Just six Afghans who worked with British have made it to UK since Kabul airlift ended


Many are still stranded in nearby countries Pakistan, Uzbekistan and Tajikistan while others were left in Germany after scrambling aboard US evacuation flights

Just six brave Afghans who risked their lives have made it to the UK since the evacuation ended

Only six Afghans who faced death for working with the British have made it to the UK since the emergency airlift from Kabul ended last month.

That is despite 900 of those fleeing the Taliban to other countries being accepted for settlement in Britain.

The revelation by Armed Forces minister James Heappey angered shadow Defence Secretary John Healey.

He said: “Ministers were utterly unprepared for the Afghan withdrawal and Taliban take-over. We’re failing those who risked their lives

“Ministers must strike agreements with nearby countries, so they can get safe haven then safe passage to the UK.”

The evacuation from Kabul known as Operation Pitting succeeded in getting 8,800 British helpers and their families out of Afghanistan under the Afghan Relocations and Assistance Policy or ARAP designed for them.

But many are still stranded in nearby countries Pakistan, Uzbekistan and Tajikistan while others were left in Germany after scrambling aboard US evacuation flights.








Defence minister James Heappey
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Image:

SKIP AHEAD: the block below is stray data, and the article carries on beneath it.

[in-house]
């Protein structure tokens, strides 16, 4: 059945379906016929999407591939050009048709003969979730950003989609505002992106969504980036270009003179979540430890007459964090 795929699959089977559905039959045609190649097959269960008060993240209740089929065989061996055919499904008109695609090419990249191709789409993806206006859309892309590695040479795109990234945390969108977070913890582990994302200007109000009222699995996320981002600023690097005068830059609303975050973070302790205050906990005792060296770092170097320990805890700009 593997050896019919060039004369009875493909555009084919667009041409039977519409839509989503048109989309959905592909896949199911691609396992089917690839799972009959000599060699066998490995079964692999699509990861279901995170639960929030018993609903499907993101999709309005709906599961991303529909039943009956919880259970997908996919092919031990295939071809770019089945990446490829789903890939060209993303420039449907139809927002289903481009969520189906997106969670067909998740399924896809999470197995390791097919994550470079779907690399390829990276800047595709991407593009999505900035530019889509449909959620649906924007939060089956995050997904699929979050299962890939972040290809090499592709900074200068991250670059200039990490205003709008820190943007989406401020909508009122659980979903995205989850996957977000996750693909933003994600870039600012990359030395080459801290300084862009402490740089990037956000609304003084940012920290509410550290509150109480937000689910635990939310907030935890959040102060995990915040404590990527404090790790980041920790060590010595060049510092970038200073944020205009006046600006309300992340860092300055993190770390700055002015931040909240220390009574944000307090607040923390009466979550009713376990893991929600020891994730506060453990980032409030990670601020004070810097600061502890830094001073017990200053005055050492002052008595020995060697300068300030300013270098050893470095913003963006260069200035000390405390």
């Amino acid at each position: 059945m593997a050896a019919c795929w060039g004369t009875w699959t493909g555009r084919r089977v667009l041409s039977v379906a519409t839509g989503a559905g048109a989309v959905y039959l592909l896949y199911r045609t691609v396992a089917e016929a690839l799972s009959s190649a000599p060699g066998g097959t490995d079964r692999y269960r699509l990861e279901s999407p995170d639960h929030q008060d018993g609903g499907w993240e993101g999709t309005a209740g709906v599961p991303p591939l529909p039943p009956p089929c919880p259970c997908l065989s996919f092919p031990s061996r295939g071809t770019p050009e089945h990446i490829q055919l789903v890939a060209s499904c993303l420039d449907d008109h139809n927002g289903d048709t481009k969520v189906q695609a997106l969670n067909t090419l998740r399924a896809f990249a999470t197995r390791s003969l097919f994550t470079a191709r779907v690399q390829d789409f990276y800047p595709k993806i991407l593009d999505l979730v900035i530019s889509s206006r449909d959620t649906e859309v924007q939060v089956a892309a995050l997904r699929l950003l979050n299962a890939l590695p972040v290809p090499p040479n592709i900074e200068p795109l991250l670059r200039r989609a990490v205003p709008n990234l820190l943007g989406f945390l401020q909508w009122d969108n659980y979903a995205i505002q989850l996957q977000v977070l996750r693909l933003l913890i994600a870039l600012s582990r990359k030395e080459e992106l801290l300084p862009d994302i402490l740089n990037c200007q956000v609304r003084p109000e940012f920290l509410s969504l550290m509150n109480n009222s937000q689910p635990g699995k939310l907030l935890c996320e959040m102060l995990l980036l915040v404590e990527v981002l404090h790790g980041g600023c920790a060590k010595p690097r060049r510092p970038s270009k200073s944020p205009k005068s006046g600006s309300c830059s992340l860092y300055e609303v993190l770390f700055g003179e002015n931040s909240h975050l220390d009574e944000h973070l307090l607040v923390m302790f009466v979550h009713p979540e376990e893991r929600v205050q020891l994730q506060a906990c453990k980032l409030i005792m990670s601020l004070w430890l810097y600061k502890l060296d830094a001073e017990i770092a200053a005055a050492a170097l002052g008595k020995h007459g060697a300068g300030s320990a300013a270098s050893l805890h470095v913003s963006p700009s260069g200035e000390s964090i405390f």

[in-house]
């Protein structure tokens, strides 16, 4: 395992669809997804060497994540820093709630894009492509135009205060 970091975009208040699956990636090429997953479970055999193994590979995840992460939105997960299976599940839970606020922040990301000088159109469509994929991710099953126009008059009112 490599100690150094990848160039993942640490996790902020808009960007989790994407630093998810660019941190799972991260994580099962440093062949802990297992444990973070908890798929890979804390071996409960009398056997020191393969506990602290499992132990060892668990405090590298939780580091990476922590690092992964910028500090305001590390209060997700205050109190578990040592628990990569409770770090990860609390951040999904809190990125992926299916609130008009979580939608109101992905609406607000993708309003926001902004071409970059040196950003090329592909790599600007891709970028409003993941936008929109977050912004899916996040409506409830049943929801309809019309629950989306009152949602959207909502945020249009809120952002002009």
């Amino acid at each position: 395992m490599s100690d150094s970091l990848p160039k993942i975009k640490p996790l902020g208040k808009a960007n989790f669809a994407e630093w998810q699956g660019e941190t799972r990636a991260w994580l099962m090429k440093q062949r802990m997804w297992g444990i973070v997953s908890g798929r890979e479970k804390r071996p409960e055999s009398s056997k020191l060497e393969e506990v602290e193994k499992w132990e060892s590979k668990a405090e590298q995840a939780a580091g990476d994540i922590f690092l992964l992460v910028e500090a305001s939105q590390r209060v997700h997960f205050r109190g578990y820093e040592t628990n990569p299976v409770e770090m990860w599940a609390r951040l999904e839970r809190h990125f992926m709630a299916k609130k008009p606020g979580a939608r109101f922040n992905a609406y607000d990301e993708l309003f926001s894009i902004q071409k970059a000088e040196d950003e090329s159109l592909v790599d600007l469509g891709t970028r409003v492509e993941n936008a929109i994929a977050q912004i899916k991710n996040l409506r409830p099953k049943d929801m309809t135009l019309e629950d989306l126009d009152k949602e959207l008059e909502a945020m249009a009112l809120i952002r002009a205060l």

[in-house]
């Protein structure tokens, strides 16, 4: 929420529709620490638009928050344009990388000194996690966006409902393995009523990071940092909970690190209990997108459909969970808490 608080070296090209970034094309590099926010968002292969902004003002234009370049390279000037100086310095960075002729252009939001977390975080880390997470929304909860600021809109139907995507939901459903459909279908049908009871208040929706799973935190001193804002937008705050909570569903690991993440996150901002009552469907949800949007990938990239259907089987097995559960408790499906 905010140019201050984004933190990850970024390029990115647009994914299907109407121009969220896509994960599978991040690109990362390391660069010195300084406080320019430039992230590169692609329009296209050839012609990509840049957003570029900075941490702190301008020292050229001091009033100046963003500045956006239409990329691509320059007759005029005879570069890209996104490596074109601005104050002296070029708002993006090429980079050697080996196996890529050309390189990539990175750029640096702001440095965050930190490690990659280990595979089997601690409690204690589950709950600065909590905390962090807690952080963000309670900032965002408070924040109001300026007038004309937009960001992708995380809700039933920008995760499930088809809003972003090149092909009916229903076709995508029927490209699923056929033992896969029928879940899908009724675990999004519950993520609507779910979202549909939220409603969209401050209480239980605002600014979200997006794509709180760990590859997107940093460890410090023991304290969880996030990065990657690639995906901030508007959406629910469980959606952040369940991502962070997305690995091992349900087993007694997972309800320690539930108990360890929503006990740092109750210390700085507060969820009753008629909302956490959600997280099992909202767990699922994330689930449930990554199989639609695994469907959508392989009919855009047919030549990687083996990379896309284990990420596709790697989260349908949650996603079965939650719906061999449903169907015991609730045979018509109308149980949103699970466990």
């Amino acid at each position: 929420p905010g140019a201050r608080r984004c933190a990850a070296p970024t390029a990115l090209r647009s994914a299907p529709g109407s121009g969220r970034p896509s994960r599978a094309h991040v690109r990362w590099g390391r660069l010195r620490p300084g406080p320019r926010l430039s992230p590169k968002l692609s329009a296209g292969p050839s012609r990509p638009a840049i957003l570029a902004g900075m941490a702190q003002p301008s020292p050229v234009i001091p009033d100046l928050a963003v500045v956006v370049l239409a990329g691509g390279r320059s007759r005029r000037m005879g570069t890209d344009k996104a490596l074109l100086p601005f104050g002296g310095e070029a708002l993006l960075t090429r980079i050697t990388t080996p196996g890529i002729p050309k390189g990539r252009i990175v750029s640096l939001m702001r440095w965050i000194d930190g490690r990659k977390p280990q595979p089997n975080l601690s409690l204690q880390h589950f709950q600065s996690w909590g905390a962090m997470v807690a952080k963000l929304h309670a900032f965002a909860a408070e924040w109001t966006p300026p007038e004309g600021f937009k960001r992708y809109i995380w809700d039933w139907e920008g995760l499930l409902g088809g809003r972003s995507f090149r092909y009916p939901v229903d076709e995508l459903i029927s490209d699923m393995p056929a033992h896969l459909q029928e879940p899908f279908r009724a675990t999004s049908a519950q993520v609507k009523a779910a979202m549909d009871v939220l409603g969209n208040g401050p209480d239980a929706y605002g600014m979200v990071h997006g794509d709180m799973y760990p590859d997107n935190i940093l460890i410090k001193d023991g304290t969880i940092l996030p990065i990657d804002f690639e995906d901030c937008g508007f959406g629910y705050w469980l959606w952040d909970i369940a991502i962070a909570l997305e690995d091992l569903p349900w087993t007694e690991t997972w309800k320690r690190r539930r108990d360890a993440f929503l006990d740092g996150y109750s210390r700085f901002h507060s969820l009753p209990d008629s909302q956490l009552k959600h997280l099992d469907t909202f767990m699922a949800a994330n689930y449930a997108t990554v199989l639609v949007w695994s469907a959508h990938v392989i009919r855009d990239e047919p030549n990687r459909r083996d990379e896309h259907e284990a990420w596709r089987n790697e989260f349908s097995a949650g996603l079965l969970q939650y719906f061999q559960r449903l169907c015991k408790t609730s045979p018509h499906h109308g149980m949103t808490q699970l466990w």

PA)



Defence Secretary Ben Wallace said some have even made it as far as Australia.

And Foreign Office teams have been sent to Qatar and the United Arab Emirates to help people stuck there.

He added: “The scheme will continue to operate to bring people back to the UK for however many are eligible and however long it takes.”

But of the 68,000 Afghans who applied for ARAP 52,350 were rejected.





And 1,200 including relatives who were granted the right to live in Britain were left behind in Afghanistan when the airlift came to an abrupt end.

They were put in danger last week when an MoD official accidently copied them all into an email. The official has now been suspended and a probe into the cock-up launched.

Tory MP and Afghanistan veteran Johnny Mercer said he can only account for the whereabouts of 99 of the 2,850 interpreters who worked for British forces between 2001-2014.

The MoD has now made 100 service married quarters available to rescued refugees and is now looking for more.

And local authorities are being given £20,500 for each Afghan they can house over the next three years.


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